Favim.com-25644I’d like to discuss a brief part of my flimsy teenage years (so far). This is because of recent events that have brought back my last few years to the surface for me to evaluate and reflect upon (namely swapping schools). I believe proper reflection on past events helps us learn from the multitudes of mistakes that we have and will make in our lives. Almost everyone has probably heard the quote “I have not failed. I’ve just found 10,000 ways that won’t work.” – Thomas Edison. Though I personally do not live my life based on this quote there are various profound meanings behind his historical words. My personal experience has shown me that mistakes fill up my life, and through personal reflection – in this case writing – I can try and learn from my past failures and grow as a person.

In year 8 and 9 I experienced a wave of depression. It came quick and silently in the night, and lingered with me day by day, like some sick imaginary fiend. It shadowed my every step and clung to me, slowly dragging me down with its ragged breath and silent looks. It whispered into my ear dark dark things: You’re so ugly, it said, why do you keep trying? Slowly bit by bit I succumbed to its intimate words; it wrapped around me and inserted itself into my personality. I was lost for two years.

Over the course of year 8 and 9, I missed every second day, and on the days that I did come to class, I would leave early or arrive very late. My social life was filled with fragments of concerned faces and the common question: Are you okay? On the days I was at school I remember the concern being the highlight of every single conversation, and I very much wish that it wasn’t. It was like a constant reminder of my demon, no longer could I have a coherent conversation without it swimming towards the topic of me, Why wasn’t I going to school? They asked, I had no answer. I thought that I was all alone, that no one could understand my pain. They all wanted to know why; I realise now that it was only because they cared but at the time it felt like a solemn ache or a replaying track, it went on and on in its mono-tonal voice. I pleaded for it to stop, but how could it? How could they understand what I was going through if I never spoke, and when I did it was all lies, strained little “I’m okay’s” that ironically did nothing to ease there creased faces. Lying only drew me in deeper…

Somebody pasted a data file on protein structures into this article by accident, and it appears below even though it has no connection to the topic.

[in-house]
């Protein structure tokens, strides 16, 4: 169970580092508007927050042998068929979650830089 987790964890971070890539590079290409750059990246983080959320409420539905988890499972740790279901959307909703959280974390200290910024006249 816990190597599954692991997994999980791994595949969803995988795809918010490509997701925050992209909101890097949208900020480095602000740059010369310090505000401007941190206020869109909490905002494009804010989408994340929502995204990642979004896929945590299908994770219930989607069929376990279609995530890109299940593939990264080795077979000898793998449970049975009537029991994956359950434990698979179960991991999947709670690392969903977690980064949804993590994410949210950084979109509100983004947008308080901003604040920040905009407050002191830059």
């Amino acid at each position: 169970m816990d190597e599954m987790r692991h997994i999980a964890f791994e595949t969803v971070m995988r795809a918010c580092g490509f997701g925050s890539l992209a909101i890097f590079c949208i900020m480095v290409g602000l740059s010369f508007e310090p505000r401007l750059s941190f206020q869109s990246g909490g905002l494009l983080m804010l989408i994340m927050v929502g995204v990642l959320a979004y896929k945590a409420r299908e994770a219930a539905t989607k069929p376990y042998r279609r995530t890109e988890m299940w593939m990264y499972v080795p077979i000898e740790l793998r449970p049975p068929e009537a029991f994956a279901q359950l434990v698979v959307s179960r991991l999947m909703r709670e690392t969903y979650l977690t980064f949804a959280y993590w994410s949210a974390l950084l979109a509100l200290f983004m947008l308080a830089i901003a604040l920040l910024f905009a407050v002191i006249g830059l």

I crept into my shell and made my home there. It still has walls of suicidal wallpapers and dark red paint; though not so much as an assurance that I always had someplace to go but rather as a way to remember, this happened, this happened.

I remember feeling like someone with insomnia. Every moment I was not truly awake rather in a trance like state, attempting to numb myself so I would not have to feel the pain. But it did not work. Emotions became saturated on the darker end: Anger, Frustration, and Hatred; it filled my being; it touched the people I love now. I am very sad to admit that I did not love them at the time, but how could I love when it was torture just to live?

We travelled through these grim roads together. Side by side with the people that loved me unconditionally. They felt it, but could not understand. But how could they? The lies that slipped from my tongue, the crying promises that I made to them. “I’ll go to school” I said, and for a few days I did, but I always slipped again.

This roller coaster of hope then defeat left my loved ones drained (especially my parents.) It is a hallmark to the people I love that they kept believing in me, even when I fell more times than I got up.

Thanks for reading so far. I’m near crying right now so I have to stop.